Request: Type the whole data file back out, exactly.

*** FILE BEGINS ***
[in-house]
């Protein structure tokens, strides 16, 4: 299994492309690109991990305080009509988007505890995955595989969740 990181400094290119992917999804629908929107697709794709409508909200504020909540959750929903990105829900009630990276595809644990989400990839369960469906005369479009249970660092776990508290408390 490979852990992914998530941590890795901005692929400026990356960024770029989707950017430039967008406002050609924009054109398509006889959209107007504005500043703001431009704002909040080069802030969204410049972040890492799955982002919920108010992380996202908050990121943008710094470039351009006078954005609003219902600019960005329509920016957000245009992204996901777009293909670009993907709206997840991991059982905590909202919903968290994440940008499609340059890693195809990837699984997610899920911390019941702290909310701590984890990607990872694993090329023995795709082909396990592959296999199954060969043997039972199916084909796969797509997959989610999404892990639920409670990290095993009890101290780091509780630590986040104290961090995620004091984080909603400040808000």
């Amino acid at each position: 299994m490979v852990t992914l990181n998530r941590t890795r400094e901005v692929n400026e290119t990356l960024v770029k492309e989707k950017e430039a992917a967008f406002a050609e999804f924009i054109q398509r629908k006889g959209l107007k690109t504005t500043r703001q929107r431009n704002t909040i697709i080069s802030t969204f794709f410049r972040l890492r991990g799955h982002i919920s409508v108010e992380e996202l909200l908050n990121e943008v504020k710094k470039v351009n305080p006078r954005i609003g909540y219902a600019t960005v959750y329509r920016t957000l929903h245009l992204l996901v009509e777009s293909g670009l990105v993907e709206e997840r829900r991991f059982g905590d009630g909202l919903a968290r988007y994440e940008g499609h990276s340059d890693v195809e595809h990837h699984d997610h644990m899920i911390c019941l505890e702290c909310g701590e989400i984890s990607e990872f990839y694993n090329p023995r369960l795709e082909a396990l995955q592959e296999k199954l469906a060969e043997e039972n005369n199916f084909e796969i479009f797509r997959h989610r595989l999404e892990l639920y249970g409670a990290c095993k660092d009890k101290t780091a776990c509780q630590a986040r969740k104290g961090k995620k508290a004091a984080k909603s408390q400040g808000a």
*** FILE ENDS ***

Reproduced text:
[in-house]
């Protein structure tokens, strides 16, 4: 299994492309690109991990305080009509988007505890995955595989969740 990181400094290119992917999804629908929107697709794709409508909200504020909540959750929903990105829900009630990276595809644990989400990839369960469906005369479009249970660092776990508290408390 490979852990992914998530941590890795901005692929400026990356960024770029989707950017430039967008406002050609924009054109398509006889959209107007504005500043703001431009704002909040080069802030969204410049972040890492799955982002919920108010992380996202908050990121943008710094470039351009006078954005609003219902600019960005329509920016957000245009992204996901777009293909670009993907709206997840991991059982905590909202919903968290994440940008499609340059890693195809990837699984997610899920911390019941702290909310701590984890990607990872694993090329023995795709082909396990592959296999199954060969043997039972199916084909796969797509997959989610999404892990639920409670990290095993009890101290780091509780630590986040104290961090995620004091984080909603400040808000």
């Amino acid at each position: 299994m490979v852990t992914l990181n998530r941590t890795r400094e901005v692929n400026e290119t990356l960024v770029k492309e989707k950017e430039a992917a967008f406002a050609e999804f924009i054109q398509r629908k006889g959209l107007k690109t504005t500043r703001q929107r431009n704002t909040i697709i080069s802030t969204f794709f410049r972040l890492r991990g799955h982002i919920s409508v108010e992380e996202l909200l908050n990121e943008v504020k710094k470039v351009n305080p006078r954005i609003g909540y219902a600019t960005v959750y329509r920016t957000l929903h245009l992204l996901v009509e777009s293909g670009l990105v993907e709206e997840r829900r991991f059982g905590d009630g909202l919903a968290r988007y994440e940008g499609h990276s340059d890693v195809e595809h990837h699984d997610h644990m899920i911390c019941l505890e702290c909310g701590e989400i984890s990607e990872f990839y694993n090329p023995r369960l795709e082909a396990l995955q592959e296999k199954l469906a060969e043997e039972n005369n199916f084909e796969i479009f797509r997959h989610r595989l999404e892990l639920y249970g409670a990290c095993k660092d009890k101290t780091a776990c509780q630590a986040r969740k104290g961090k995620k508290a004091a984080k909603s408390q400040g808000a």